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Huge planetary collision discovered after 'unusual event' spotted by amateur astronomer

An explosive collision between two icy giant planets has been discovered, after being spotted on a social media post by an amateur astronomer.

A blaze of light and plumes of dust were created after the two exoplanets (planets that orbit a star outside the solar system) 1,800 light years away from Earth, crashed around a sun-like star.

The bright heat afterglow and dust cloud then moved in front of the star which the planets orbited, and dimmed it over time.

It was the star brightening over a thousand days before the optical fading that was pointed out by an enthusiast on social media, and consequently explored by a team of international astronomers.

The light curve of the star showed the system doubled in brightness at infrared wavelengths some three years before the star started to fade in visible light.

EMBARGOED TO 1600 WEDNESDAY OCTOBER 11..Undated handout computer simulations  issued by University of Bristol depicting the possible appearance during the collision of two icy giant planets. (The top panel shows the lower hemisphere of the colliding bodies, with a cross-section through the equator revealing the atmosphere, as well as the icy and rocky layers denoted by different colours. The bottom panel represents the same simulation, with colours indicating the energies of the materials involved. These simulations uncover the generation of intense heat and bright vapor, providing insights that could aid scientists in understanding the complex light curves of the star ASASSN-21qj).  A chance social media post by an eagle-eyed amateur astronomer sparked the discovery of an explosive collision between two giant planets which crashed into each other in a distant space system 1,800 light years away from planet Earth. Two ice giant exoplanets collided around a sun-like star, creating a blaze of light and plumes of dust. Issue date: Wednesday October 11, 2023. PA Photo. See PA story SCIENCE Planets. Photo credit should read: Jingyao Dou/University of Bristol/PA Wire ..NOTE TO EDITORS: This handout photo may only be used in for editorial reporting purposes for the contemporaneous illustration of events, things or the people in the image or facts mentioned in the caption. Reuse of the picture may require further permission from the copyright holder. .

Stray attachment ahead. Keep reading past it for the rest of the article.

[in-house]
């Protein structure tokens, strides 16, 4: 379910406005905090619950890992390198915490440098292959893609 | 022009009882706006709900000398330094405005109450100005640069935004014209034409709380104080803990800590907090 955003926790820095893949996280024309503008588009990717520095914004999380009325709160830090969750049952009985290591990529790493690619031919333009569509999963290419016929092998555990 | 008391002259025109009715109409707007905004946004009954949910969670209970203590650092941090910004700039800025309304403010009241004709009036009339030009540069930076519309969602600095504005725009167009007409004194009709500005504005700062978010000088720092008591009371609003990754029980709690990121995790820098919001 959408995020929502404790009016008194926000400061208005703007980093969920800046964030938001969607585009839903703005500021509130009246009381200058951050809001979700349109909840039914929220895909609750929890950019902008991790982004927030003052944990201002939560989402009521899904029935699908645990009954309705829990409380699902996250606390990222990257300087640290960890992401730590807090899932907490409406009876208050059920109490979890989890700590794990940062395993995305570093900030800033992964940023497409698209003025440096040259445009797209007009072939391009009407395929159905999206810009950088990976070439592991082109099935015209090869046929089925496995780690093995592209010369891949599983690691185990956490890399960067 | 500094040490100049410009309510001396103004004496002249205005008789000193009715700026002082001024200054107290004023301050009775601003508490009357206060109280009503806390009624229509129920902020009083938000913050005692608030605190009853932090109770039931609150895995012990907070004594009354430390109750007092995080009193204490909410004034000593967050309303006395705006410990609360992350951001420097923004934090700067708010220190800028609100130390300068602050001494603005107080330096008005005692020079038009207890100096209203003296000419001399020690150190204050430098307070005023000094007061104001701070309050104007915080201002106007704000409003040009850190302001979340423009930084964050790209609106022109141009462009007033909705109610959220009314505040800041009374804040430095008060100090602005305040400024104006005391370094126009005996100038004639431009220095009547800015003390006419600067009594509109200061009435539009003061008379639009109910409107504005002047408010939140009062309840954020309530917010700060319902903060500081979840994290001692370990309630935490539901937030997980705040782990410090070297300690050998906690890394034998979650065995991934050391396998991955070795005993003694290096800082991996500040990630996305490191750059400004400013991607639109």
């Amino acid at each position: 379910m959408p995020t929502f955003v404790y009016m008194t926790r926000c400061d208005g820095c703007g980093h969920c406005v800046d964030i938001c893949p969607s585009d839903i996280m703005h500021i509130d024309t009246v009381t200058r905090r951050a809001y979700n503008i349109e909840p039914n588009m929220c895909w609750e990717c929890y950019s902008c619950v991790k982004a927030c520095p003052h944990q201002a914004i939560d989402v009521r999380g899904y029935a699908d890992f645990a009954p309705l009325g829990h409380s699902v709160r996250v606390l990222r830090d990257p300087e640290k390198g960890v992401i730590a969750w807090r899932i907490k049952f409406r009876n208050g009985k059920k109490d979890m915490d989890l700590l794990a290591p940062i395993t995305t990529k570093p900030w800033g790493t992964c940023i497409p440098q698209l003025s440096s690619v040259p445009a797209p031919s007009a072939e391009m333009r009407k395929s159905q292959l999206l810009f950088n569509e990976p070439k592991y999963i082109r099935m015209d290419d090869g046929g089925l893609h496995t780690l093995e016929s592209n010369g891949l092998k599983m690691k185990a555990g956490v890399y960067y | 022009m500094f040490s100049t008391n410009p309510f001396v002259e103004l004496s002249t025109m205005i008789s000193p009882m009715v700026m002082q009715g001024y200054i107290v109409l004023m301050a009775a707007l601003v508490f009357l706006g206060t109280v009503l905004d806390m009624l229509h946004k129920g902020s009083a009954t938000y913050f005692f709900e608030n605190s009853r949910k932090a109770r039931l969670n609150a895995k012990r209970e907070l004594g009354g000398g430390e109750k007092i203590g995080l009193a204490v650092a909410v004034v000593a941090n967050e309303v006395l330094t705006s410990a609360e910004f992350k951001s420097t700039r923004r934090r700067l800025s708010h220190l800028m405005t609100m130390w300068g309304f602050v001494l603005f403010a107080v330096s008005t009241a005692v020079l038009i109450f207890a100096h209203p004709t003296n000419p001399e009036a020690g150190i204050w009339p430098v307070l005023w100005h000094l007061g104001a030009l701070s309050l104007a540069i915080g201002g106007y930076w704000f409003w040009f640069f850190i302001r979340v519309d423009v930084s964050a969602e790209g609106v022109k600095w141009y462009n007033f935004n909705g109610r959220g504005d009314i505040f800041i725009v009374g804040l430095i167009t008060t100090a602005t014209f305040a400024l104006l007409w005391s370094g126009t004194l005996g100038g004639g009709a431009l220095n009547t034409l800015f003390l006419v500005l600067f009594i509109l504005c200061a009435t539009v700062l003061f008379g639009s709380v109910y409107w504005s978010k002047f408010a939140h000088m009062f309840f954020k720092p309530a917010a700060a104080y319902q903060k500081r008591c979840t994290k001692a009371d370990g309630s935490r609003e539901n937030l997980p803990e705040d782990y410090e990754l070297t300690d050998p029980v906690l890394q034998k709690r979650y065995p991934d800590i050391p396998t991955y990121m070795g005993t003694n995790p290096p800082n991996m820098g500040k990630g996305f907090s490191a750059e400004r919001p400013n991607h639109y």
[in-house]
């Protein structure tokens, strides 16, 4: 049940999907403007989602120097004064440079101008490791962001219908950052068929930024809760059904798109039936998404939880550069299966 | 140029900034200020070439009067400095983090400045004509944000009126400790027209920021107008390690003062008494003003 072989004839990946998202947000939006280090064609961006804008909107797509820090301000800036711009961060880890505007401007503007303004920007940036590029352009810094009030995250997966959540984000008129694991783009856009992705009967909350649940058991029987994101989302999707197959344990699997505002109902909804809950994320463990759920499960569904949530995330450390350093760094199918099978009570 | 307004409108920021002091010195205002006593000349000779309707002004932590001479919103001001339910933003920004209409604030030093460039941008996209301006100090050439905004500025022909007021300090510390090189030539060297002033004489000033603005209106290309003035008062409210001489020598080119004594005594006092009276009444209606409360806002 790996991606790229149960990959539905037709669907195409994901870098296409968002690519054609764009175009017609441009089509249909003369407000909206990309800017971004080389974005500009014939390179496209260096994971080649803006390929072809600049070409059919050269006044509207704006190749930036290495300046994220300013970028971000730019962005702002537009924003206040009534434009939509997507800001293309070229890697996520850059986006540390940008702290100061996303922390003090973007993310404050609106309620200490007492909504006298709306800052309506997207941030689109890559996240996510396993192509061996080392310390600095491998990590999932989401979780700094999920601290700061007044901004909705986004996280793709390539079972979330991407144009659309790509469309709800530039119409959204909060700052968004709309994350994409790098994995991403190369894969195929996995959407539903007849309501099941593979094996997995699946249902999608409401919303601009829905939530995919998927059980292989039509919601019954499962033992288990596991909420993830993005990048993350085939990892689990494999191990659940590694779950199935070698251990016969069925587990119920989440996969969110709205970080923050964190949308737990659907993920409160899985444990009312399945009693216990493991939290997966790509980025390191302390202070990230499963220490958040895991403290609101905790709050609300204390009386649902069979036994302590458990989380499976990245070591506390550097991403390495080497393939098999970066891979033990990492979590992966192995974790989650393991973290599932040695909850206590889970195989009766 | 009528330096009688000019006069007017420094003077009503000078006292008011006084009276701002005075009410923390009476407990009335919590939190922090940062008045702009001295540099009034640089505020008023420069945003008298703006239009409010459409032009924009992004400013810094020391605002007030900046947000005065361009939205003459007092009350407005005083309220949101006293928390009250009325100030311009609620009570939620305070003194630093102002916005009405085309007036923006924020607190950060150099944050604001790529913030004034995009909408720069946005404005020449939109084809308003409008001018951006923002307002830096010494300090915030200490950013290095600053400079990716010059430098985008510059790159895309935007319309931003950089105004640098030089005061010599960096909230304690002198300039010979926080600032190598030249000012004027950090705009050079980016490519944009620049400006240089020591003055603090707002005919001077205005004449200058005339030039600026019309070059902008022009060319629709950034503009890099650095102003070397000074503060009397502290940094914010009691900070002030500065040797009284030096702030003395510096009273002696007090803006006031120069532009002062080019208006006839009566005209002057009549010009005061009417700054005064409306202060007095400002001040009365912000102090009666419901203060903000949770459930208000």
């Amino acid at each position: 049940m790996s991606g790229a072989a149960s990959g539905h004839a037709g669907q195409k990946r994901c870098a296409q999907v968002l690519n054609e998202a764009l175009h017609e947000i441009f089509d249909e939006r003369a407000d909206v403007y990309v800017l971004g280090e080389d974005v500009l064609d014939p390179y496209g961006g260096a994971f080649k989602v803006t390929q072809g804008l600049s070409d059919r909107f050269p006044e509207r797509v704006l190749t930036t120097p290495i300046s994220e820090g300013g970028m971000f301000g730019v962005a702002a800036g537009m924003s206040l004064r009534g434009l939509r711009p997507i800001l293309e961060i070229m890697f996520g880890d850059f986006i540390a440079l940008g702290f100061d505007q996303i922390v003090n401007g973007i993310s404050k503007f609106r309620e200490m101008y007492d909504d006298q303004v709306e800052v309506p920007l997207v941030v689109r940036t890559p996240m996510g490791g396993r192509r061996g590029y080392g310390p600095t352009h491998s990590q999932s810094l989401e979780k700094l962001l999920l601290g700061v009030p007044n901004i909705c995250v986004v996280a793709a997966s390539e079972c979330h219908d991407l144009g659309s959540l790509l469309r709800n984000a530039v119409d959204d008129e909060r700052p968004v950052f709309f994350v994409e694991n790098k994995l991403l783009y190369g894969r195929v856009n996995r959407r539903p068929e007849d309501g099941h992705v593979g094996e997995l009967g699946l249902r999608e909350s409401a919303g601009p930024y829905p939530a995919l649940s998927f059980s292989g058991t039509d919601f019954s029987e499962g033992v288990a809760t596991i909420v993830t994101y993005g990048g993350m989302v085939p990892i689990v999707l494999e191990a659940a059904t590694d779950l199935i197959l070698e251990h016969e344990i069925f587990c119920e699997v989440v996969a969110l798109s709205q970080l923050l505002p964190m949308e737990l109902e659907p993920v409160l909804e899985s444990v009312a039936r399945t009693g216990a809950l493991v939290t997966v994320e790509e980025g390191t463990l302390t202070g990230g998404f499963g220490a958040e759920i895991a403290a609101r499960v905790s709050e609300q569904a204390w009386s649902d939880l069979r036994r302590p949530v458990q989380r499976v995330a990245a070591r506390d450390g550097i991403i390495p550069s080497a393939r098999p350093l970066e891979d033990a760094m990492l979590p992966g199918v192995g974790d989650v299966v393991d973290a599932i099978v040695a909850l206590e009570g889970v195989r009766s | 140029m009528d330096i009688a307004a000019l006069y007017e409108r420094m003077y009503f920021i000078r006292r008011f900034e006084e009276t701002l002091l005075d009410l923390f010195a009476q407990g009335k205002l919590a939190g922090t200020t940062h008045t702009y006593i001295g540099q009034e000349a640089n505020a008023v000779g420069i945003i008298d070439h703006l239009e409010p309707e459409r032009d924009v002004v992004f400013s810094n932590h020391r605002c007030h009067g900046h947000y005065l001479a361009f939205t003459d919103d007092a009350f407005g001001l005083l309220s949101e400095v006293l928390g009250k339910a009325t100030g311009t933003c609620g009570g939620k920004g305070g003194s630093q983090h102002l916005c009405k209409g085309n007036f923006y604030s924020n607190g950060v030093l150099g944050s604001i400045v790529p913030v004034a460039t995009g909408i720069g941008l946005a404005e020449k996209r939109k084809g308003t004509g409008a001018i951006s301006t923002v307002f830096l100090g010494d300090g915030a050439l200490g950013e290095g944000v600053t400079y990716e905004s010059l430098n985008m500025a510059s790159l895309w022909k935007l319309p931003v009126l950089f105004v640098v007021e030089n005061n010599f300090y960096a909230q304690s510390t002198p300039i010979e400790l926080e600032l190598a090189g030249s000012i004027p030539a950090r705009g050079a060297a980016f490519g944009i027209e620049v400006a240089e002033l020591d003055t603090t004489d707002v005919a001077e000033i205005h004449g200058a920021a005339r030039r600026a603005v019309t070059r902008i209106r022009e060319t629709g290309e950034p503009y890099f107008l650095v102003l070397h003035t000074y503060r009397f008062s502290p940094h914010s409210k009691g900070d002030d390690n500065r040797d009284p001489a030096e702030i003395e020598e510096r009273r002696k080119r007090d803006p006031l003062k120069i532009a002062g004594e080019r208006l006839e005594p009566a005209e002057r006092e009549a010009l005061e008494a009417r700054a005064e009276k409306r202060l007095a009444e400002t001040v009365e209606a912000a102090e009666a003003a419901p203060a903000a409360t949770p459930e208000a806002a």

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Computer simulation depicting the possible appearance during the collision of two icy giant planets

“To be honest, this observation was a complete surprise to me,” Dr Matthew Kenworthy, from Leiden University and co-lead author of a paper that published the findings, said.

He said he knew it was an “unusual event”.

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Over the next two years, a network of professional and amateur astronomers studied the star intensively, including changes in its brightness.

It was named ASASSN-21qj after the network of telescopes that first detected the fading of the star at visible wavelengths.

EMBARGOED TO 1600 WEDNESDAY OCTOBER 11..Undated handout computer simulations  issued by University of Bristol depicting the possible appearance during the collision of two icy giant planets. (The top panel shows the lower hemisphere of the colliding bodies, with a cross-section through the equator revealing the atmosphere, as well as the icy and rocky layers denoted by different colours. The bottom panel represents the same simulation, with colours indicating the energies of the materials involv
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Colours indicate the energies of the materials involved

“Our calculations and computer models indicate the temperature and size of the glowing material, as well as the amount of time the glow has lasted, is consistent with the collision of two ice giant exoplanets,” Dr Simon Lock, co-lead author from the University of Bristol, said.

So, what will happen now?

The cloud of dust is expected to start spreading out along the orbit of the remnant created in the collision.

This remnant essentially becomes a new planet, with the mass of material around it likely to condense and form a collection of moons that will orbit it, Dr Zoe Leinhardt, another co-lead author from the University of Bristol said.

A scattering of light from this dust cloud could be detected from both ground-based telescopes and NASA’s largest telescope in space, known as JWST.

The next developments will be monitored closely by astronomers.

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